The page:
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Tips to increase candidate quantity and quality from sourcing partners

With competition for talent remaining high, optimizing sourcing partnerships such as those with educational institutions, industry and discipline associations, and other communities have become a critical element to many recruitment strategies. This is especially true for those sources that feed critical roles, engage underrepresented communities, or provide a steady stream of candidates for high-volume positions.

For some, these sourcing partners are also becoming increasingly important as sponsoring jobs on job boards, using job-related ad-words, and purchasing premium access to candidate databases are becoming too expensive for many organizations to compete.

With such a burden on sourcing partners, it begs the question:

“How can I drive success with these sources and stand out from the crowd?”

Great question.

Here are a few tips:

1) Focus on meeting their needs, not them filling your reqs

A common mistake many organizations make with sourcing relationships is focusing on what they want out of it. Filling jobs and providing opportunities for people to get their jobs is all well and good, but it’s also what everyone else is doing. When there are more jobs than candidates within the sources’ community, then, at best, your positions will get thrown on the pile with all the others for candidates to sift through.

Stop that. Instead, shift the focus.

Rather than telling your source partner what they and their community can do for you, focus instead on their priorities.

For example, many educational institutions are not just focused on placing their students now, but also desire future success and wealth generation for their students. Why? Those students are their future sources for donations and press coverage to build their brand. Therefore, what are you doing to invest in the future growth of your new employees to ensure they become future assets for the educational institution?

Ask your sourcing partners about their priorities and goals for their placement programs and employer partnerships. Build your partnership strategy around how you can meet those priorities while addressing yours.

2) Build relationships directly with those interacting with your future employees

Working through career centers, membership newsletters, and membership job platforms are great for reach. But for true influence, you want allies and advocates among those who engage and influence your future employees.

For example, a professor's recommendation to their favorite students or an announcement for a great internship during a class will get a lot more attention than a list of jobs in a career center. An association forum where your career development program is mentioned as a great example of ways to achieve career goals will peak interests of talent far more than a job ad in a newsletter.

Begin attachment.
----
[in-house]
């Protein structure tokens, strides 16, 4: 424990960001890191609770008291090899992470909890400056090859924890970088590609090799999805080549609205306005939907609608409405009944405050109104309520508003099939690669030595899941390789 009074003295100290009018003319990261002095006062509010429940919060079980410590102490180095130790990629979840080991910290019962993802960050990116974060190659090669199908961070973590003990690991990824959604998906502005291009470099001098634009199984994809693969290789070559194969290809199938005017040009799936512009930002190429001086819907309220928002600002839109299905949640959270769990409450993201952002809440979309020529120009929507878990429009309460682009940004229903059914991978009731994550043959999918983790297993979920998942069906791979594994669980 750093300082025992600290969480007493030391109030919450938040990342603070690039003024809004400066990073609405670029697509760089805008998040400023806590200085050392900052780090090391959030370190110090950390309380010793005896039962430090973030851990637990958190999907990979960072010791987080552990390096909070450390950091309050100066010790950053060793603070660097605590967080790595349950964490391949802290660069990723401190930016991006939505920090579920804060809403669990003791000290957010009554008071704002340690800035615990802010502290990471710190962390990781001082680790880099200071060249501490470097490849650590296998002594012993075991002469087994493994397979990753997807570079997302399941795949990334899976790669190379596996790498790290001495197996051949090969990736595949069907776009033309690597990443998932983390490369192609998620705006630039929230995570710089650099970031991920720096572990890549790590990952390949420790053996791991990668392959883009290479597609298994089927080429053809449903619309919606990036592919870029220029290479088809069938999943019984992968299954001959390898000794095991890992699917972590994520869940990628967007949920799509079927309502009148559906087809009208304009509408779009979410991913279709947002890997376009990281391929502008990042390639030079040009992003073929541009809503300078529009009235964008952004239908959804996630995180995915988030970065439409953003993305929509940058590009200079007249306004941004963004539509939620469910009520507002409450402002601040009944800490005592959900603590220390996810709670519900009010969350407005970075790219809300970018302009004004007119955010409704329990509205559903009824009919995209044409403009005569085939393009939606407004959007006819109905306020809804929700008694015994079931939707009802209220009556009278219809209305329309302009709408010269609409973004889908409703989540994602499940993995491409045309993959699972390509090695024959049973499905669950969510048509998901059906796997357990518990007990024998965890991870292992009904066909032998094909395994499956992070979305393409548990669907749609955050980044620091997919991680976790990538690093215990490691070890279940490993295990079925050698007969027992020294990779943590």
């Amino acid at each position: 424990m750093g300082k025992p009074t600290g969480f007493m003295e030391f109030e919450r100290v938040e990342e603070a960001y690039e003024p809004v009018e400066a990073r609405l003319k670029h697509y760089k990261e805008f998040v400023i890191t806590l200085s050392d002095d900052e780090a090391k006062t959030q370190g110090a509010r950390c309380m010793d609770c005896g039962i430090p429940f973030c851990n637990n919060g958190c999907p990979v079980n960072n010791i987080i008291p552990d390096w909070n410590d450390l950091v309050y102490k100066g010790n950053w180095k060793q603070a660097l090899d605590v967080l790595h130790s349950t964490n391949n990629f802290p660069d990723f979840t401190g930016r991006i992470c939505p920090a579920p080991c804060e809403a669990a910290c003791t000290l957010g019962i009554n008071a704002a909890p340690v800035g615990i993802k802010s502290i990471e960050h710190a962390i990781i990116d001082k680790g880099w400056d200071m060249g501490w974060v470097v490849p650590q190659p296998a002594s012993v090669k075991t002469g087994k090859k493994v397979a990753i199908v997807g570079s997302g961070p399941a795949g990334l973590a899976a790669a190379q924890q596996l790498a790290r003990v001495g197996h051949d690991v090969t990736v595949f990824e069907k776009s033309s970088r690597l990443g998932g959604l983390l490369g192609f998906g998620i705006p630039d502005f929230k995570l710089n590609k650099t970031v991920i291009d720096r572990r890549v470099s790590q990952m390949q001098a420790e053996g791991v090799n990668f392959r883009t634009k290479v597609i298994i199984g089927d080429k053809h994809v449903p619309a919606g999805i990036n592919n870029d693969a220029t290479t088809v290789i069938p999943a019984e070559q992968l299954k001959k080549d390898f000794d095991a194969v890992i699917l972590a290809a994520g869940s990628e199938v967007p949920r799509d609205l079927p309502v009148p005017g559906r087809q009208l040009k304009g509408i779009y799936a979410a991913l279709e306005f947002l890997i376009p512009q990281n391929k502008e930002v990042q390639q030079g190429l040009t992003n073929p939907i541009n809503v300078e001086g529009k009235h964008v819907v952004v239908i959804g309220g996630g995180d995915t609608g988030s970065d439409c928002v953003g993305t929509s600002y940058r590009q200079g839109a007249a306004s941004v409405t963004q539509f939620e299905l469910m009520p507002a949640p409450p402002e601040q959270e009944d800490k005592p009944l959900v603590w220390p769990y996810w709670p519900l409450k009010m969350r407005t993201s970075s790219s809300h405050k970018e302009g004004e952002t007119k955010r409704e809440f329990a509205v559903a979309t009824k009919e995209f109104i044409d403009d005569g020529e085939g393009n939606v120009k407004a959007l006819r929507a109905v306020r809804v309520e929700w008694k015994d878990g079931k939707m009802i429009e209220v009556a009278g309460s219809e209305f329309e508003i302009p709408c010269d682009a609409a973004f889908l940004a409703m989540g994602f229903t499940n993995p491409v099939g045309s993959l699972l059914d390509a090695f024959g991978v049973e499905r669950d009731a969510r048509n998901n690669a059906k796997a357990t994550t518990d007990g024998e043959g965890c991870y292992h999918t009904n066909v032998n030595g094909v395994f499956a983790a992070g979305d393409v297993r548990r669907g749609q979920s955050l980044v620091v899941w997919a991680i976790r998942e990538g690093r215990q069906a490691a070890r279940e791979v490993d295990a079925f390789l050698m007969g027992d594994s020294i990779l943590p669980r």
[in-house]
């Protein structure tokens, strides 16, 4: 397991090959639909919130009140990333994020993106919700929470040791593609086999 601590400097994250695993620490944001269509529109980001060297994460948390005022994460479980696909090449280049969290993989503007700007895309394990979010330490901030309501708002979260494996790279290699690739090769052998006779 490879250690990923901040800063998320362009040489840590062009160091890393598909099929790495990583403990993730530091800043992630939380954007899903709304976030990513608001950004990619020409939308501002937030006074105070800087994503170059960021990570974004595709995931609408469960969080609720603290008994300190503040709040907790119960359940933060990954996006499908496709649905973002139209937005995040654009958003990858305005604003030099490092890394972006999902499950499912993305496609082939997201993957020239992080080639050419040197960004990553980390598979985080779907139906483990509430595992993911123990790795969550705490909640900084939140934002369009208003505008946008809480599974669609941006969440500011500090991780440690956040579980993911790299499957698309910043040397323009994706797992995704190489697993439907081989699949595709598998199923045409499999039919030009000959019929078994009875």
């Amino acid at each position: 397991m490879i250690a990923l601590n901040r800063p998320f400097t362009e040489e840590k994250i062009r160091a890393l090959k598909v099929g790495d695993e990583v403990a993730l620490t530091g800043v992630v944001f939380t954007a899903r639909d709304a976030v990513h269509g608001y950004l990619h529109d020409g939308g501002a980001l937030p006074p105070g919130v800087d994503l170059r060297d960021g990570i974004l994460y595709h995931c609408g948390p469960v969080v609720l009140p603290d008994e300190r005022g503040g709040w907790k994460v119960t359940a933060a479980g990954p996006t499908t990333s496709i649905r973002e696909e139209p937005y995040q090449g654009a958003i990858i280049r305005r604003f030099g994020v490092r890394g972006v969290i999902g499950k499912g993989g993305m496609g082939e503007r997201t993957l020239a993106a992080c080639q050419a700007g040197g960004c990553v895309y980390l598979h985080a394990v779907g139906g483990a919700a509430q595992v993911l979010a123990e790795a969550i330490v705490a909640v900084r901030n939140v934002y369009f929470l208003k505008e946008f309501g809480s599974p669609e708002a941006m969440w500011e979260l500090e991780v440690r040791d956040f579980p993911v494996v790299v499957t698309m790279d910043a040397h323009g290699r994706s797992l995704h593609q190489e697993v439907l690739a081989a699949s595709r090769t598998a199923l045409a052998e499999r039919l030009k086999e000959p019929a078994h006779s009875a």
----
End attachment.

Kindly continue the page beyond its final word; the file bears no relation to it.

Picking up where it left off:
Find those who are interacting with the future employees you want and build relationships directly with them. Use the previous technique of understanding their goal and priorities and aligning to those so that the partnership is mutually beneficial and mutually valued.

3) Gain understanding by going directly to the source

Knowing the priorities of the partner will help gain access to your future employees. Knowing the priorities of your future employees will empower you to effectively compete to excite, engage and hire those future employees.

Go beyond collecting resumes at career fairs and events. Go beyond the interview. Go beyond the ‘sales pitch’ of why people want to work for you. Instead, spend the time to truly get to know them.

Ask them about their future goals, concerns, priorities, questions. Take the time to truly understand their needs, perceptions, desires, and fears so that when you tell them about your opportunities and your brand, you will know how to resonate by focusing on what matters to them.

For example, members of one association may have trends around priorities for work/life balance, and welcoming inclusive workplaces, while another may be more focused on financial stability and safety, while another may be focused on career growth opportunities, wealth generation, and public advocacy. How you emphasize the various values of your job and organization will change based on these priorities.

For example, students of one of your partnered educational institutions may have questions around how to manage career growth or how to figure out what they want to do when they graduate, or how do they navigate benefits or other foreign ‘adulting’ topics.

Engage the community in focus groups or small discussions to talk about topics that they want to talk about. Understand their needs, and desires, and fears. Answer their questions. Explore their topics of interest. Not only will this provide information to tailor job and employer branding communication, the effort itself will contribute to the value of your brand. Participants will associate your brand and organization with answers, respect, and engagement because you are taking the time to focus on them, and not just on you.

Bringing it all together – building sourcing relationships is about relationships

Like with any relationship, sourcing partnerships are not just about you and filling your jobs. It is also about the sourcing partner. The more you understand and incorporate the prioritizes and goals of the partners and the desires and needs of their members, the stronger your relationship will be. And with those strong relationships, your organization will stand out against the noise.




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